I, Markus 

As the media target polygamy yet again, Attorney General Mark Shurtleff tries steering a course through Utah’s toughest issue.

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Utah’s Attorney General Mark Shurtleff is not, and never has been, a practicing polygamist. But he knows quite a few of them.

Like many members of The Church of Jesus Christ of Latter-day Saints, polygamists rest in his ancestral closet. Among his classmates at Brighton High School were members of the polygamous Steed family.

“They were a little bit embarrassing with their long dresses. It was just easier to ignore them,” he says.

Not any more.

Bill Paxton’s buttocks aside, whatever artistic merits HBO’s Big Love may or may not have, it has focused media attention at a local, national and even international level on what Utah is doing'or not doing'about polygamy.

How the LDS Church feels about this is a moot point. Judging by the church’s Website, it’s less than happy that, 116 years after “polygamy was officially discontinued,” HBO is blurring “the line between the modern Church and the program’s subject matter.” Church-abiding Utahns watching the first episode might well have felt a nervous zing during one scene, when the polygamous hero finished business negotiations in his lawyer’s office. Over his shoulders and through the window stood the LDS temple.

Some argue the Church still tacitly accepts polygamy. They point to the continued inclusion in the LDS Church’s Doctrines and Covenants of Section 132 where, via divine revelation, God espoused polygamy to Joseph Smith. Church members believe in a polygamous afterlife. If a widower remarries, both wives remain bound to him in “the next life.” Fundamentalist polygamous groups scattered throughout Utah, the United States and Canada see it differently. They are the pure Latter-day Saints, they say, while mainstream church members are apostates.

“Most LDS people would rather not talk about it,” says Shurtleff. “It makes us look bad. The church hasn’t modified 132, but polygamy is not something that is taught, not something that is hoped for.”

Whether demonized on the Web by supporters of the polygamous Kingston family as a new Hitler, or lambasted by anti-polygamist activists as a Mormon apologist trying to sweep polygamy under the rug, Shurtleff can’t win for trying. But he pushes on regardless.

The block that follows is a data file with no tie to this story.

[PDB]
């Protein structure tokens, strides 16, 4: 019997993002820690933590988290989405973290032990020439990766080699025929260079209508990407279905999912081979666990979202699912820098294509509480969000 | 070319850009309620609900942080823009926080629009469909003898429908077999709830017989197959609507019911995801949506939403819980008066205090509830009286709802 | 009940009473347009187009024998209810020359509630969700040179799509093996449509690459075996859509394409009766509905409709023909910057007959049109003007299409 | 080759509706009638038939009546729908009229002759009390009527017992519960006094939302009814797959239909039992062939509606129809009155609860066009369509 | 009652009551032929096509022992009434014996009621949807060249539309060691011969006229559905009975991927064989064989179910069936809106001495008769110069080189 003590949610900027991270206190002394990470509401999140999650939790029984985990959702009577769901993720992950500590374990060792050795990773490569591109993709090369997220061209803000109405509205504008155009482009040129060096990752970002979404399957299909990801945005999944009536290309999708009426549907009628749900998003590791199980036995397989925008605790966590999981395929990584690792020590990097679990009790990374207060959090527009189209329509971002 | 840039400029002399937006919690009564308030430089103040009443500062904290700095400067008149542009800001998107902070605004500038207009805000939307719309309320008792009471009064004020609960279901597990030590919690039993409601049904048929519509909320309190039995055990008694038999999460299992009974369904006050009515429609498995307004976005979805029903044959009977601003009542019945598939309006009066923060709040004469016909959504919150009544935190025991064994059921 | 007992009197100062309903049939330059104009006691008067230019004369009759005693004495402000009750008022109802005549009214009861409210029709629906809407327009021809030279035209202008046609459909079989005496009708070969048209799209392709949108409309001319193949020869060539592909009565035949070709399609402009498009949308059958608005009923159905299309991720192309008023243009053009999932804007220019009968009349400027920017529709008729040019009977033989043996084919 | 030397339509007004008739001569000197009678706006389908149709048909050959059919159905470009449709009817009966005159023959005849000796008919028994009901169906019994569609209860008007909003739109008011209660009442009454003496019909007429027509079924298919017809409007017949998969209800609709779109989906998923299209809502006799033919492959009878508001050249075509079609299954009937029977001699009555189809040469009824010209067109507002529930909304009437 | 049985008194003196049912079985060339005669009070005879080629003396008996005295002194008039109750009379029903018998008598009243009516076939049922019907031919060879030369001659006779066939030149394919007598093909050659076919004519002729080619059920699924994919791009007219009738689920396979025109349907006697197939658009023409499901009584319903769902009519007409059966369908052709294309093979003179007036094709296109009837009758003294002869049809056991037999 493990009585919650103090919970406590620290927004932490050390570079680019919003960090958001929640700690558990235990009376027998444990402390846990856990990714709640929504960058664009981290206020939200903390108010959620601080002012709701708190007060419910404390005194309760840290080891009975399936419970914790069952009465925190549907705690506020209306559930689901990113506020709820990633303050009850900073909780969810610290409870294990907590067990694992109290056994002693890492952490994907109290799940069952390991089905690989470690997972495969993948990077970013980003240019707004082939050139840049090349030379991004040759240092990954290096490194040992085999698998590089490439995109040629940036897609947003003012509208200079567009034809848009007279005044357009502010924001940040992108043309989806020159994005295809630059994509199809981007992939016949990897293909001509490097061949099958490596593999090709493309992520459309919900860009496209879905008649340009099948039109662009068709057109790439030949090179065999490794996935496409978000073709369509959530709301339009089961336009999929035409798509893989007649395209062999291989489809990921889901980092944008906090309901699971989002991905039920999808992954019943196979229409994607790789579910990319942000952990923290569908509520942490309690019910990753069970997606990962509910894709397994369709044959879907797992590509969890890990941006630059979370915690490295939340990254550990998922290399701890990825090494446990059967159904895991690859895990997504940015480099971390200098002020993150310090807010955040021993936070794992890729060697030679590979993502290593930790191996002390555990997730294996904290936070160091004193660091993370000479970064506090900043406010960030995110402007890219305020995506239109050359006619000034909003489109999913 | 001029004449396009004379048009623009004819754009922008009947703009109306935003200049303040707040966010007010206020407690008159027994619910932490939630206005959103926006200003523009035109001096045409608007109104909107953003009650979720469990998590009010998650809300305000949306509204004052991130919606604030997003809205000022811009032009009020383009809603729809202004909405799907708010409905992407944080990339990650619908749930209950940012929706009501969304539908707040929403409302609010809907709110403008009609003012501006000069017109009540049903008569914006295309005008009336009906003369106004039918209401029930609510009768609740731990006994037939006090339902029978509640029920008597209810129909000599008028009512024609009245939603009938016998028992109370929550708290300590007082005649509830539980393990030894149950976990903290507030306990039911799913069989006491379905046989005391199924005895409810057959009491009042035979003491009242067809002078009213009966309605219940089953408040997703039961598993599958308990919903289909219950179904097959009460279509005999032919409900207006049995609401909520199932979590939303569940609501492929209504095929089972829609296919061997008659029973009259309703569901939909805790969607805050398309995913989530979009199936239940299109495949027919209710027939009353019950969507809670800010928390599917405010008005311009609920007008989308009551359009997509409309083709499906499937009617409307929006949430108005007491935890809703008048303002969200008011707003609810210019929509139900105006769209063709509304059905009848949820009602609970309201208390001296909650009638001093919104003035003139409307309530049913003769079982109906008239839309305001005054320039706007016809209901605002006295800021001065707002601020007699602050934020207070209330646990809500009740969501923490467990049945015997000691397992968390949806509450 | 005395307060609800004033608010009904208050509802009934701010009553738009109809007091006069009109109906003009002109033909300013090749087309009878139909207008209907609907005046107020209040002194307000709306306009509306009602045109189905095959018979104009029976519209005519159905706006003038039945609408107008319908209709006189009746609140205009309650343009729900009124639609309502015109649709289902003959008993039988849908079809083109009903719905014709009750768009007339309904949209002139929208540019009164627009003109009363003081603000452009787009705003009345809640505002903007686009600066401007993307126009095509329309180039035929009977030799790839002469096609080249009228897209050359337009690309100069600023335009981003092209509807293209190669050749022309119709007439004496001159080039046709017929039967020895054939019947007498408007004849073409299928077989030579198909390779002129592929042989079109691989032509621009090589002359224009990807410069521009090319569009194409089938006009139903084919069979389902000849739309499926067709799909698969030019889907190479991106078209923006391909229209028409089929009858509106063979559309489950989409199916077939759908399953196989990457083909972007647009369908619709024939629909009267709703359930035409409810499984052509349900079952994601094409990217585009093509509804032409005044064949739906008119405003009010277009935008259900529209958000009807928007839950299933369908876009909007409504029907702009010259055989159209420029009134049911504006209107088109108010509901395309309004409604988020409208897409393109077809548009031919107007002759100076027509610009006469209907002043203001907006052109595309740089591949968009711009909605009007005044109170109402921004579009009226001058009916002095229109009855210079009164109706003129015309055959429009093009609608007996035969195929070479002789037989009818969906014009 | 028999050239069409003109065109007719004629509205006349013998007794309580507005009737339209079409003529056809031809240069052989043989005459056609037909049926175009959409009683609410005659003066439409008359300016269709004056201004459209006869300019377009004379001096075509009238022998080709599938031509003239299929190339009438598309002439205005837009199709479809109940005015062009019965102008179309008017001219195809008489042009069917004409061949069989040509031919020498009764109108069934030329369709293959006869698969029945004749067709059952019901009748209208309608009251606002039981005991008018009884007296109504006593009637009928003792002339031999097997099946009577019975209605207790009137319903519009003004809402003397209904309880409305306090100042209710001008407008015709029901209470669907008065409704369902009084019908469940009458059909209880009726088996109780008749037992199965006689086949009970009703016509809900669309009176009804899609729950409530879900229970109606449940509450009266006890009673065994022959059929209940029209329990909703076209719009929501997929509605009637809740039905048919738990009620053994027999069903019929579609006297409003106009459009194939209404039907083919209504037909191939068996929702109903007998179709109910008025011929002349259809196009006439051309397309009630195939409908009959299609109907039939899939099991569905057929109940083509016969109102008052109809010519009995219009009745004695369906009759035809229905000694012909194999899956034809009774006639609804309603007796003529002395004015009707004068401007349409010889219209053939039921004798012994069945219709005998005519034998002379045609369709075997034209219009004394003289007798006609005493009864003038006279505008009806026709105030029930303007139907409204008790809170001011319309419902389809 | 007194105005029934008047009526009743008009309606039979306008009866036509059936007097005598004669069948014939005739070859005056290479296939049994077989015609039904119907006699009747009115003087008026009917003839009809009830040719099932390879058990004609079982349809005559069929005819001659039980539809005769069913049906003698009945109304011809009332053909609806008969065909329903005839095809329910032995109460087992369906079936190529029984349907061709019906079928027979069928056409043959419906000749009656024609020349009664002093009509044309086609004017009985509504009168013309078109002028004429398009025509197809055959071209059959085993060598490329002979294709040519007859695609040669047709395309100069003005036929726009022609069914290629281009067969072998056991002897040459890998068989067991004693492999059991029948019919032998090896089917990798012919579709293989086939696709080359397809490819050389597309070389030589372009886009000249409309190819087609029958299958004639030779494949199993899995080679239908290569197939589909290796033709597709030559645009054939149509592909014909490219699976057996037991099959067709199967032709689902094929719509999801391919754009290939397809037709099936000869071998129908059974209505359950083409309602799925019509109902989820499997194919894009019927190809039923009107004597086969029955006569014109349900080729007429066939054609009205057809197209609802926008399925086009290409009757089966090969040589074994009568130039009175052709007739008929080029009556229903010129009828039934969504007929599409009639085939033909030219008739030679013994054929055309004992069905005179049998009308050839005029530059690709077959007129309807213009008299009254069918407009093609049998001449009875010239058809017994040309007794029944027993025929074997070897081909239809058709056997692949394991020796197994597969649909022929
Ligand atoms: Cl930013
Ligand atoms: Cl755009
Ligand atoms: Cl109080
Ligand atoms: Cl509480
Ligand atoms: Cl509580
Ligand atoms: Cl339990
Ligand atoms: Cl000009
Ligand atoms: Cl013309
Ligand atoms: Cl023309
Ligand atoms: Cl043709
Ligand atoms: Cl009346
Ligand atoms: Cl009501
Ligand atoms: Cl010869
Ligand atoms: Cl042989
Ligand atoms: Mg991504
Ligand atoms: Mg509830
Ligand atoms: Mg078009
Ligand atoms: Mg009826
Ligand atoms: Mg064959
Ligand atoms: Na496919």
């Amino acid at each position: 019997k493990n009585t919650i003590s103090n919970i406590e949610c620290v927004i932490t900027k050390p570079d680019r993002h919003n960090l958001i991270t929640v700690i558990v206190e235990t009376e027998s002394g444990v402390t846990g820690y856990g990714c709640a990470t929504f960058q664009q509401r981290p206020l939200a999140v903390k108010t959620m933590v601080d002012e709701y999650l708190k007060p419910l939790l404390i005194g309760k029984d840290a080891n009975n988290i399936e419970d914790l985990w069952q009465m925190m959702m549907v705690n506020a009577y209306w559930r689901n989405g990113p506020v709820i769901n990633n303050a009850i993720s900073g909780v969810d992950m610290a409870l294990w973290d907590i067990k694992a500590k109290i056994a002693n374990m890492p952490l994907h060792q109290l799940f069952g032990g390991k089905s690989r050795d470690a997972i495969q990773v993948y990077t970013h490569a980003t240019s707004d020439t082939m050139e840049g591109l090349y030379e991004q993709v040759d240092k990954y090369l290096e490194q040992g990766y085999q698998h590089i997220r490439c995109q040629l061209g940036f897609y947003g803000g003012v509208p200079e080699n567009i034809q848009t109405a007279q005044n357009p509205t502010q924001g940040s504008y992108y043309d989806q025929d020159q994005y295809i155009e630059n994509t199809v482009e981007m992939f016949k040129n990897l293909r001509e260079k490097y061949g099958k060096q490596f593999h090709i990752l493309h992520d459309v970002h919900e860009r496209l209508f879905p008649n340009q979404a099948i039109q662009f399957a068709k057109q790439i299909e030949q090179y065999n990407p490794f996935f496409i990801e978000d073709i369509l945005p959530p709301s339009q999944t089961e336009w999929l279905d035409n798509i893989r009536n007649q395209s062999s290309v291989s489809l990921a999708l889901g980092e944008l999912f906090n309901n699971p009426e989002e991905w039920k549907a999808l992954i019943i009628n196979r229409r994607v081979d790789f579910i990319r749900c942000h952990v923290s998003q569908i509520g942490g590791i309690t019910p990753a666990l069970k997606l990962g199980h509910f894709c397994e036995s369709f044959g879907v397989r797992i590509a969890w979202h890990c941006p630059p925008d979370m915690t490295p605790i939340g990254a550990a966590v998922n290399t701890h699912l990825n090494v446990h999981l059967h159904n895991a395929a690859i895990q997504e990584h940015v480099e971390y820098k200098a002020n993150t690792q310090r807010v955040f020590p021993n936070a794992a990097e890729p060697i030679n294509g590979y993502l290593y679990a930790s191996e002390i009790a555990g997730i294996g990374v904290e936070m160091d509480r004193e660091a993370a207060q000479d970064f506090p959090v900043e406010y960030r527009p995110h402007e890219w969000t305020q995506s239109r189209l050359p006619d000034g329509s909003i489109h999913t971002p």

In a recent Salt Lake Tribune editorial headlined “Polygamy should not protect criminals,” he was criticized for being soft on polygamy. His philosophy of building bridges to the polygamous communities through Safety Net meetings with social-service representatives, said the editorial, is all well and good'but what was he doing about the abuse? The following day, however, came reports from St. George of a “Jane Doe IV” from the Fundamentalist Church of Jesus Christ of Latter-day Saints stronghold, Hildale, coming forward and testifying against church leader Warren Jeffs. Until then, Arizona had taken the lead in prosecuting the prophet, on the run since last June, after it brought two felony charges against Jeffs for allegedly arranging a marriage between a 16-year-old girl and a 28-year-old man. Now Jeffs faces charges of two counts of rape as an accomplice, brought by Washington County Attorney Brock Belnap. If found guilty, Jeffs could face life in prison.

Utah, it seems, is catching up.

Whatever Shurtleff does'whether in terms of prosecutions, trying to end isolation in polygamous communities or promoting education'it’s not enough to placate critics on either side.

Joyce Steed, a resident of Centennial Park, a polygamist community on the outskirts of Colorado City that broke away from the FLDS in 1980, sums it up: “The anti-polygamists think he’s way too friendly. We think he’s got a ways to go.” That way to go, says Steed, is decriminalization.

Vicky Prunty, one of the founders of Tapestry Against Polygamy, won’t back down either. “He’s not the guru of state services. He’s the legal watchdog. He has to make sure the laws are enforced and that’s not happening. Utah’s a free zone for polygamy.”

When Shurtleff was a child, his grandmother called him Marcus Aurelius. “I thought she made up the name.” As an adult, his passion for history led him to read the meditations of the Roman emperor. “He understood the true meaning of public service. Even as an old man, he was up north with his troops, fighting against invaders.”

On occasion, Shurtleff will refer in speeches to great military leaders like the chivalrous Muslim general Saladin, who fought off the Third Crusade. He’s also been known to quote, wearily, a maxim by Aurelius: “It’s the fate of leaders to do men good and be hated for it.”

“Jane Doe IV” and Orange Jumpsuits

Shurtleff’s roots lie in the law rather than politics. A native of Utah, he served his LDS mission in Peru. He proselytized in the Amazon jungle for a year, picking up Spanish and a culinary interest in Peruvian cuisine. After studying law at the University of Utah, he worked as a prosecutor in the U.S. Navy Judge Advocate General (JAG). “I kind of wish I’d stayed in the military,” he says now.